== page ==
Before infusing cannabis, always take the step of decarboxylation. According to Cooking with Laurie + MaryJane, the process of decarboxylating cannabis turns THC and CBD into their active forms. At home, one can use an oven to decarboxylate flower. To do this, simply break up the nugs of flower into smaller pieces, put it on a baking sheet with some parchment paper, and throw it in the oven.
But, be careful not to over heat the cannabis since Weedmaps’ Decarboxylation Explained with Temperature Charts shows too high of a temperature or too much time can destroy terpenes and other compounds. This yields a less effective and less flavorful end result.
Different sources online all swear that their methods for decarbing are the best so it can be tricky to find the right time and temperature. I liked the method Cooking with Laurie + MaryJane used which used the oven at 240℉ for 40 minutes. This protects the full terpene and phytocannabinoid profile of the cannabis.
Now that the cannabis is all activated, it’s time for the actual infusion. For this recipe, I chose to infuse the butter in the bottom crust for easy portioning. My personal favorite method for infusing butter involves the use of a crockpot. Crockpot Cannabis Butter is easy, low maintenance, and gets better the longer you leave it in.
Once the flower is decarboxylated, add it to your crockpot with 1 cup of water and 1 cup of butter. Set your crockpot on low for at least three hours before straining the mixture through a cheesecloth. Put the butter in the fridge to allow it to harden while leaving the water behind. Then strain the water, leaving a lovely puck of cannabutter.
Infused Apple Pie Bars
Start to finish: 2 hours and 15 minutes
FOR THE CRUST:
1 cup (2 sticks) cannabutter, softened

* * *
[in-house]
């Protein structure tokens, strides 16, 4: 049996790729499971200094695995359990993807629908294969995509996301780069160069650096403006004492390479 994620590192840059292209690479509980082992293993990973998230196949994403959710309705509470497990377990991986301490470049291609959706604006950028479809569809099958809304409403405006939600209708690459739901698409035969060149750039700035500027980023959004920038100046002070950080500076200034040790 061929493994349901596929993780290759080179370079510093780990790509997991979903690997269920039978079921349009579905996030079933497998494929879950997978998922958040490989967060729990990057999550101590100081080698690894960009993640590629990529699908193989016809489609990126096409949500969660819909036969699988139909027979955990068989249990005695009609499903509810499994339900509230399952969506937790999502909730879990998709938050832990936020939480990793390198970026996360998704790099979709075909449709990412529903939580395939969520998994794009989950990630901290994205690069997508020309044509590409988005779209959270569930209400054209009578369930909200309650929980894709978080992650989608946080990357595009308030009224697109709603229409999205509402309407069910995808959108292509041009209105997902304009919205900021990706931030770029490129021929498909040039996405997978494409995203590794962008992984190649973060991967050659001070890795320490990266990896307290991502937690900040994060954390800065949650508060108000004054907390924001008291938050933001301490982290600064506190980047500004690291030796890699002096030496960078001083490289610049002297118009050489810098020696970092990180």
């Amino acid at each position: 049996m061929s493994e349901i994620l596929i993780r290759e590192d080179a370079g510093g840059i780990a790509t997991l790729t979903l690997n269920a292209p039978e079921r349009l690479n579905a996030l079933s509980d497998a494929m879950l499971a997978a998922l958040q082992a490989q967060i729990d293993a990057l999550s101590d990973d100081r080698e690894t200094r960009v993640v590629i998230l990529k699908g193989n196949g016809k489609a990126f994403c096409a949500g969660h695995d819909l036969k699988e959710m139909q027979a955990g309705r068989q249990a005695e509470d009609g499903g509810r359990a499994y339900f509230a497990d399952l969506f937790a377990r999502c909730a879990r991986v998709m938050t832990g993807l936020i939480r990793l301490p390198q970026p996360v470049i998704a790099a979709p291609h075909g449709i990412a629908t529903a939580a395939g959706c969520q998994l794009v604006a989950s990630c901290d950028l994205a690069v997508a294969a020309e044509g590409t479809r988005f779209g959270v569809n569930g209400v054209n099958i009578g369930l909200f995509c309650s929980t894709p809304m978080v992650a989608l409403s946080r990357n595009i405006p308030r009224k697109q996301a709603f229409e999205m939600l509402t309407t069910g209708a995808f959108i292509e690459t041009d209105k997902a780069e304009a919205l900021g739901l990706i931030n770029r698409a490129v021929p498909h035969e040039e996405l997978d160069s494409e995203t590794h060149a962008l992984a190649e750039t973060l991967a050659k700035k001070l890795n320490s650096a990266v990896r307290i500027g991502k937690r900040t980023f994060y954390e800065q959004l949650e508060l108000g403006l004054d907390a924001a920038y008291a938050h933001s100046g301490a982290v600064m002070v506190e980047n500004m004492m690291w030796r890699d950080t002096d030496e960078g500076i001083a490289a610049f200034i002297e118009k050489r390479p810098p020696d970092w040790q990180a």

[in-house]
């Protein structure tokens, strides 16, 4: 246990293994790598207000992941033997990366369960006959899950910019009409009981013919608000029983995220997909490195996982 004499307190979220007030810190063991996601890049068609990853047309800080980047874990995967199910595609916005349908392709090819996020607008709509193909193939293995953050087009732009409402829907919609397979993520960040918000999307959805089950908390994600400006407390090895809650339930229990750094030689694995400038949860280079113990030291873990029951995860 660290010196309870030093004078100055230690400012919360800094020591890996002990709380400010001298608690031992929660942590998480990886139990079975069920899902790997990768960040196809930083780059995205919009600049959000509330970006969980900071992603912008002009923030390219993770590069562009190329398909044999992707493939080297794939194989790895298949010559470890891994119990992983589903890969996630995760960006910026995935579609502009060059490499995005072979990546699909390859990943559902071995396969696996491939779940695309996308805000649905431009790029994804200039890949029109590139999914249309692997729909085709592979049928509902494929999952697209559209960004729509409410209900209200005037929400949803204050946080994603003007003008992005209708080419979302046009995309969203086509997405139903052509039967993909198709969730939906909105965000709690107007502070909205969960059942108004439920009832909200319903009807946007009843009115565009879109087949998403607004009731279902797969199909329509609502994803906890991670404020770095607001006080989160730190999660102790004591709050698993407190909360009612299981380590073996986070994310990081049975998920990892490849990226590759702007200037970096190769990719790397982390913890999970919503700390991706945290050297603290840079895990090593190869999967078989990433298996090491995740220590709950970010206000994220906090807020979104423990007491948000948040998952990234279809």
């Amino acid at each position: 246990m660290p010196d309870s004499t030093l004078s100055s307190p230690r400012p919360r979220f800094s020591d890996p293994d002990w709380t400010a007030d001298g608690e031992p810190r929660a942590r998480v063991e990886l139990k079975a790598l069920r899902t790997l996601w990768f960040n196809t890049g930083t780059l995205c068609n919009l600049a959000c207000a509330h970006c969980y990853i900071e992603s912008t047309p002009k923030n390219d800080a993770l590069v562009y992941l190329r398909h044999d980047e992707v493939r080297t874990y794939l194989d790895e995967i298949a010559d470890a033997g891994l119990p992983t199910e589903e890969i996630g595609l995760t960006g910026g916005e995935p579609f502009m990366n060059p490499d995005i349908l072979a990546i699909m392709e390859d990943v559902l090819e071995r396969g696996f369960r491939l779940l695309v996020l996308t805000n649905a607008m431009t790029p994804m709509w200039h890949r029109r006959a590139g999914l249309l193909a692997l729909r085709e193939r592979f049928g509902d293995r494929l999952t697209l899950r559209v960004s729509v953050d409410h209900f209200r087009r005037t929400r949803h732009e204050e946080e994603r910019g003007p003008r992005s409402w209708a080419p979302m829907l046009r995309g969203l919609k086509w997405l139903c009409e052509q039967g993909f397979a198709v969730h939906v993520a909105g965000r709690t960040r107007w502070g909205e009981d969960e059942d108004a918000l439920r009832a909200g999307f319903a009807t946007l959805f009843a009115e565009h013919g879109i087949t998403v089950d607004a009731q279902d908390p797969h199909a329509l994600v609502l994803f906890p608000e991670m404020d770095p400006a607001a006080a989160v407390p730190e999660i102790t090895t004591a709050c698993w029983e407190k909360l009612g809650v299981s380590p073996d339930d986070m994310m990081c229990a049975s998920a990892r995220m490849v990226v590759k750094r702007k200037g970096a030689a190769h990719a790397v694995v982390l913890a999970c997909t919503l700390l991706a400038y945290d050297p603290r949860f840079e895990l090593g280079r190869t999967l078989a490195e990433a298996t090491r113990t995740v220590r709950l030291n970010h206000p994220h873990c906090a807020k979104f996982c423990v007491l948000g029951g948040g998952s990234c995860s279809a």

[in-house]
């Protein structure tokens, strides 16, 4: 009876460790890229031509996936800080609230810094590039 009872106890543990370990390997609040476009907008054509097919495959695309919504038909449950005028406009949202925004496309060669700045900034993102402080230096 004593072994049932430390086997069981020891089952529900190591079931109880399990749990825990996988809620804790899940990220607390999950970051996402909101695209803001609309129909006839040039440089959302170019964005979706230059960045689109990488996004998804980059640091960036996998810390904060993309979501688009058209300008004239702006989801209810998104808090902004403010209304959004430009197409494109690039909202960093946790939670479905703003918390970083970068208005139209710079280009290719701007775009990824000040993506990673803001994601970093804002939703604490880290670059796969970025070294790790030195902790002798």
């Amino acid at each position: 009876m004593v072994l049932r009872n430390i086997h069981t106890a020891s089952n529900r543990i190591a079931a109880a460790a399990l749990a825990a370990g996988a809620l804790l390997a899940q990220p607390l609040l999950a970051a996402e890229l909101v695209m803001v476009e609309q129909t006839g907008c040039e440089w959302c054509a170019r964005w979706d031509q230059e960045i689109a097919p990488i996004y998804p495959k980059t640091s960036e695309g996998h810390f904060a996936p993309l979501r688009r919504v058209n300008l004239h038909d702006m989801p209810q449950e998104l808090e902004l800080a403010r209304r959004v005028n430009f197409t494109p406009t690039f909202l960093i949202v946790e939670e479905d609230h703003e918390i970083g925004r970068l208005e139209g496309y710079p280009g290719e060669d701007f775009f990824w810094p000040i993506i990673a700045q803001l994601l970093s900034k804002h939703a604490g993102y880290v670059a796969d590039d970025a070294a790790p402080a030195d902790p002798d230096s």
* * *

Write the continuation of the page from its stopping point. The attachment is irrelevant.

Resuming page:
1/2 cup granulated sugar
1/4 cup packed brown sugar
2 1/2 cup all-purpose flour
1/2 tablespoon salt
FOR THE FILLING:
6 apples, peeled, cored, and sliced
Juice of 1/2 lemon
1/2 cup packed brown sugar
1 tablespoon cinnamon
1 tablespoon pure vanilla extract
1/2 tablespoon salt
FOR THE TOPPING
1 1/2 cup all-purpose flour
1 cup chopped pecans
1 cup packed brown sugar
1/2 tablespoon salt
3/4 cup (1 1/2 sticks) butter, melted
Caramel for topping
Preheat the oven to 350℉. Line 9 by 13 inch pan with parchment paper. Be sure to add cooking spray or butter to paper to help avoid sticking.
Now it’s time to make the crust. First, using a hand mixer or whisk, mix non-infused butter and sugars together until the mixture becomes light and fluffy. Then add flour and salt, and mix.
Press down the mixture onto the pan/paper with hands so that it’s about a half inch deep before baking 20 minutes — the crust should be lightly golden brown.
In a large bowl toss peeled, sliced apples with lemon juice, brown sugar, cinnamon, vanilla, and salt. Apply it evenly over crust.
Now, it’s time for the topping. In a separate bowl, use whisk to mix flour, pecans, brown sugar and salt. Stir in cannabutter until mixture begins to clump.
Now, sprinkle topping over apple mixture, using hands to break it up. Then, bake until golden brown and apples are nice and soft (use a fork to test if apples are soft). This should take roughly an hour.
Let cool for 15-20 minutes before cutting, drizzling bars with caramel and enjoying.